For someone so vocal, nauseatingly so, Bono has stayed relatively quiet on all the rumours about what would be U2’s 13th album. There is no date set for release and no title floating around, with just the claims of an unknown “U2 rep” keeping newspapers and music papers (un)informed.
All the headlines listed above, despite their clickbait inhibitions, point to the fact that people still want to know about U2. There have been a couple of new songs in recent months: ‘Ordinary Love’ featured on the Mandela OST and ‘Invisible’ was debuted during a Super Bowl advert. It was instantly made available for free download for 24 hours on iTunes, with Bank of America donating $1 to Bono’s (RED) charity for each download. But that was at the start of February; two months later and ‘Invisible’ has only clocked up about 3.5m plays on YouTube.
The quality of the tracks doesn’t matter; even though the former is by-the-number radio fodder and the latter is an anodyne attempt at a stadium filler, they’re new U2 songs. Even if they flatlined, they’d still represent success for most other bands.
The blueprint hasn’t changed: The Edge, more concerned with mansions in Malibu, one feels, is still doing shimmering, chimey guitar lines and Bobo is imploring emotionally on top. So why get excited about a new U2 album? They haven’t made a good one since, well, that depends. Some people look back to 1997’s Pop album as their last statement album, the last time they tried something new (no, ‘Get On Your Boots’ from No Line On The Horizon doesn’t count as something new — it’s their nadir); while others go back 27 years to The Joshua Tree.
It’s been five years since the shudder-inducing No Line On The Horizon, in which time Paul McGuinness, the band’s manager from the start — the clichéd ‘fifth member’ — stepped away. Why is it taking so long?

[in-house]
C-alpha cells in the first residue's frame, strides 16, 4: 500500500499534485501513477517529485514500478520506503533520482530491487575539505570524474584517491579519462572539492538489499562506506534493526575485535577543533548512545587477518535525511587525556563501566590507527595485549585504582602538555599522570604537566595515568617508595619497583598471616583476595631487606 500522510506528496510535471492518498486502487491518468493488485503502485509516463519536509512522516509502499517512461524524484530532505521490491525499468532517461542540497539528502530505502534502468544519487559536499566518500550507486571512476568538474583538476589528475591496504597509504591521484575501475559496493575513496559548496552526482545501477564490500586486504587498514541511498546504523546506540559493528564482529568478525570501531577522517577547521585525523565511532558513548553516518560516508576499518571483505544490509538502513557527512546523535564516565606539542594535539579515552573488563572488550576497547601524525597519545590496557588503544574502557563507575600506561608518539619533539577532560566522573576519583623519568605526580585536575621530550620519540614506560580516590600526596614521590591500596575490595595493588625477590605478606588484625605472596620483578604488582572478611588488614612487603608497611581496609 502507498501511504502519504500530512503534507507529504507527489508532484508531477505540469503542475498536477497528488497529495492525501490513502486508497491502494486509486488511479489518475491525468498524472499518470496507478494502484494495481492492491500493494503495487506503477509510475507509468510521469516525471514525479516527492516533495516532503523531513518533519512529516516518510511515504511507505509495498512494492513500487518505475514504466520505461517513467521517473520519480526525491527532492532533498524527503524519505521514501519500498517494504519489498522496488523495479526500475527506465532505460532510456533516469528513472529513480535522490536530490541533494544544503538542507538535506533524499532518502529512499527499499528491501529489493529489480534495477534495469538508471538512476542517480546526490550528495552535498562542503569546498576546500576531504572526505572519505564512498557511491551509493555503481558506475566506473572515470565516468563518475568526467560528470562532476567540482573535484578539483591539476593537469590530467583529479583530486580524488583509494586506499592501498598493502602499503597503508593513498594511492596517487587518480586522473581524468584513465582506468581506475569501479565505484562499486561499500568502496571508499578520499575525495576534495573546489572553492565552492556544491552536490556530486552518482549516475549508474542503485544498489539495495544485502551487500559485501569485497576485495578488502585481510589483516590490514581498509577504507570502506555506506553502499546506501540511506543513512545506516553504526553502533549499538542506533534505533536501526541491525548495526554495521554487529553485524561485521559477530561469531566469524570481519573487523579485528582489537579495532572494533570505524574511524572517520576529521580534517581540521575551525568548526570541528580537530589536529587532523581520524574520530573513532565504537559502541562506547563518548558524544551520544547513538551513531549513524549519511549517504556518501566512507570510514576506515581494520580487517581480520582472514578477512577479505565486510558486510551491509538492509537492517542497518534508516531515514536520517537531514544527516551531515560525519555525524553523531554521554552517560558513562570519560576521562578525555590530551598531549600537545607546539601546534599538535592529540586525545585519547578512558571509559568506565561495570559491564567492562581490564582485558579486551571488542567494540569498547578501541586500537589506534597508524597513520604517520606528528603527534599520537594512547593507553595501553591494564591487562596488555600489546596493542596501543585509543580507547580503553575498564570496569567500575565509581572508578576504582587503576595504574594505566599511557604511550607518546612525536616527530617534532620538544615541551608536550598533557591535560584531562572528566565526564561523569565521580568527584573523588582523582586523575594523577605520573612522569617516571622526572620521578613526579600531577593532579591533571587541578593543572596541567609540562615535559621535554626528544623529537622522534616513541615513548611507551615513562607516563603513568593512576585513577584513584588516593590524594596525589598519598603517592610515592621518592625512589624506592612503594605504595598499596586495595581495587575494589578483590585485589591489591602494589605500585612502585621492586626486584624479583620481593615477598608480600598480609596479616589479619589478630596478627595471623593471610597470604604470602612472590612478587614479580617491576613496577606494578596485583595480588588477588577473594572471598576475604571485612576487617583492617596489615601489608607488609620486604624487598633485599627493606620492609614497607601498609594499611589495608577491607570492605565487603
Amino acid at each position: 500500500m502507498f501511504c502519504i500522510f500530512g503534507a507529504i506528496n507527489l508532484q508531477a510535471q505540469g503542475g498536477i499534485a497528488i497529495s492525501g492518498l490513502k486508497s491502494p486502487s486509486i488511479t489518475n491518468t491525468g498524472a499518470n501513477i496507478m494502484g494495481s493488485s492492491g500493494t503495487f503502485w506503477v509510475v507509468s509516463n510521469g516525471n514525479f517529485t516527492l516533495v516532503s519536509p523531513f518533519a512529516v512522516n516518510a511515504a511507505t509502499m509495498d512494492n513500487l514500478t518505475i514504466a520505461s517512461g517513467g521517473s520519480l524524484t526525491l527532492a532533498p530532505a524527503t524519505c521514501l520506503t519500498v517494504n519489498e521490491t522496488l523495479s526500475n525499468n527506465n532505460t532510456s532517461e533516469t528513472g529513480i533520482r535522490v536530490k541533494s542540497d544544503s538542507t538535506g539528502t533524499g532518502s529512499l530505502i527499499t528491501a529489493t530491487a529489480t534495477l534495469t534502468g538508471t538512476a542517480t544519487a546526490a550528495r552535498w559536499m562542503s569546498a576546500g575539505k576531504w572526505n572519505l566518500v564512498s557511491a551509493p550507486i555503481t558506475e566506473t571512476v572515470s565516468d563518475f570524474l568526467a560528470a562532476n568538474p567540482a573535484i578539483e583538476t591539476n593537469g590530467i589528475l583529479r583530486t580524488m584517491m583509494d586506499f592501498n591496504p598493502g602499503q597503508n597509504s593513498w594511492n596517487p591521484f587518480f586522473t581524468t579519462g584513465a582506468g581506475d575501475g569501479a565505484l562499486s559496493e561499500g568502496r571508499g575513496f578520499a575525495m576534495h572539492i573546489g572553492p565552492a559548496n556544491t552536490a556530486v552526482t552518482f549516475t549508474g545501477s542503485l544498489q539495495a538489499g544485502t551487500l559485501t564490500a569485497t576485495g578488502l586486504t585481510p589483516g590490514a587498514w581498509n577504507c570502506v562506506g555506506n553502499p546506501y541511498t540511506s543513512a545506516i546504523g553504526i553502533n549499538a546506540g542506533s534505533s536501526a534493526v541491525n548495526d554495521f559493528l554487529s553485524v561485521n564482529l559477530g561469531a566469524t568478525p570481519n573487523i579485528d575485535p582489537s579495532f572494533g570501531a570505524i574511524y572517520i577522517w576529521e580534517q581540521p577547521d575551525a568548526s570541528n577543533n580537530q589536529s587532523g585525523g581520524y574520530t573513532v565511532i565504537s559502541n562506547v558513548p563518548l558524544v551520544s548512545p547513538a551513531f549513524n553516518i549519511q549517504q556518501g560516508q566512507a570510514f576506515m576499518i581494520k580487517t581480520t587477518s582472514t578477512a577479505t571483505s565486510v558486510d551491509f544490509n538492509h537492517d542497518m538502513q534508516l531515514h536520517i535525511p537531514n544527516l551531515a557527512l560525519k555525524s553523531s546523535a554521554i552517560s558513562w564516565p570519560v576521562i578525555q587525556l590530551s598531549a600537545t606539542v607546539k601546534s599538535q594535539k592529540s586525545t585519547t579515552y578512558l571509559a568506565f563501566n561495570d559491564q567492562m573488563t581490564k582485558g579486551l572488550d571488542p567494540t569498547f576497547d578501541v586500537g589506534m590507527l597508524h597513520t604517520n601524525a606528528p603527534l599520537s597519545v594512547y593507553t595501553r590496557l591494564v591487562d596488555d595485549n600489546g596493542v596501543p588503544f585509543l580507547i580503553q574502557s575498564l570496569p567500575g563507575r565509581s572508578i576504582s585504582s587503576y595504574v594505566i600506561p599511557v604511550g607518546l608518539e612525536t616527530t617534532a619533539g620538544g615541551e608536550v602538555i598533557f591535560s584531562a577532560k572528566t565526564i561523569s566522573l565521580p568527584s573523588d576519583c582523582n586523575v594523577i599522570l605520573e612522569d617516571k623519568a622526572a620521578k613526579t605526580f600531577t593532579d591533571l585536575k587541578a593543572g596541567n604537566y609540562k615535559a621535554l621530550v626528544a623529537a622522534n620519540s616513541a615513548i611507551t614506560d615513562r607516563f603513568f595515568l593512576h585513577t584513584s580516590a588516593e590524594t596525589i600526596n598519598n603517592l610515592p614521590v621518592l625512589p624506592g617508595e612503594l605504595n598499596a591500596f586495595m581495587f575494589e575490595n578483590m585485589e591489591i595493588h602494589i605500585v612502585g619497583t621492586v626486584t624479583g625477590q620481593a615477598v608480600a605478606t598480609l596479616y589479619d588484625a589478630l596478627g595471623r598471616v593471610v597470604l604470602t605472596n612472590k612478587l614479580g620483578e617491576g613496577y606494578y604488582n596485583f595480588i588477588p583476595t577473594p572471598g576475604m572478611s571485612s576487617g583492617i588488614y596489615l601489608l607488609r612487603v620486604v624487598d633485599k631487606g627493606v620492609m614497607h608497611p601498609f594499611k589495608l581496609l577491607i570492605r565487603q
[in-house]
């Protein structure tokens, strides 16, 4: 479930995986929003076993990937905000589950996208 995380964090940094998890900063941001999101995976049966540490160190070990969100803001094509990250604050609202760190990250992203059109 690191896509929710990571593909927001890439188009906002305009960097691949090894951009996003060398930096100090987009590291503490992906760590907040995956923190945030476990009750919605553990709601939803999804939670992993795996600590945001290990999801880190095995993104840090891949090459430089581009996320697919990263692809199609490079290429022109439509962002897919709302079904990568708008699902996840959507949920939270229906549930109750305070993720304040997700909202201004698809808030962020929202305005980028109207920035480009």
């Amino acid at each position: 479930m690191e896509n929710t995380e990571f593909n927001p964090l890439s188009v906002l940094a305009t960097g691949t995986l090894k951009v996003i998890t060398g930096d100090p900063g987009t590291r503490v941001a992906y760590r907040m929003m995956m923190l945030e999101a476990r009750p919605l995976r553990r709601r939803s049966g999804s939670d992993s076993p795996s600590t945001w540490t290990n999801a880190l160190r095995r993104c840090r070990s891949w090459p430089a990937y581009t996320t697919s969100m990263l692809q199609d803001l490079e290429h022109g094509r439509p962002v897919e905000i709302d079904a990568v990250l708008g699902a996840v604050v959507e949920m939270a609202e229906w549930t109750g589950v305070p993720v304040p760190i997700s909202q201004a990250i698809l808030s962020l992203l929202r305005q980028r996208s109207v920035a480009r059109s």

Two of the biggest albums last year were Yeezus by Kanye West and Beyoncé’s self-titled fourth album. West realised he didn’t need to do much to promote the release — he’s Kanye West damn it! There’s a song on the album called ‘I Am A God’ (sample lyric: “Hurry up with my damn croissants”), which, if you’re not familiar with West, should tell you all you need to know about his ego. The internet did the promotion for him, with a leak four days before its official release date simply stoking the fires.
Beyoncé, meanwhile, released her fifth album while we all slept a few weeks before Christmas. She put it up on iTunes without warning and three days later it became the fastest selling album in iTunes history. Critics were competing with fans to judge it — the result being that Beyoncé was the only act we were talking about ahead of Christmas. Queen B still reigned.
The blueprint hasn’t changed too much — superstars will still be superstars. They’re too big to fail. Last year, Jay-Z, Beyoncé’s husband, initially released Magna Carta Holy Grail through a Samsung app. The gimmick was bad enough. BUT the music simply didn’t stand up. But Jay-Z is not now referred to as a failure. Sadly, he’s rarely known as a musician anymore either — he’s an ‘entrepreneur’.
So when a new U2 album arrives, either following a long album campaign or — unlikely — dropped online while you’re sleeping (like a dream or a nightmare; delete as appropriate), everyone will be talking about it, positively or otherwise, which counts as success these days.!
The undiscerning radio DJ, of whom there are many these days, particularly in Ireland, will salivate at playing each single to death over the following months and years. A tour will no doubt follow, even bigger than the 360 extravaganza. All the dates will sell out, because U2 are superstars. It’s just a pity that they’re not relevant any more.
The music is secondary, and has been for a long time. U2 are superstar celebrities, happy to be making headlines even when they’ve done nothing at all.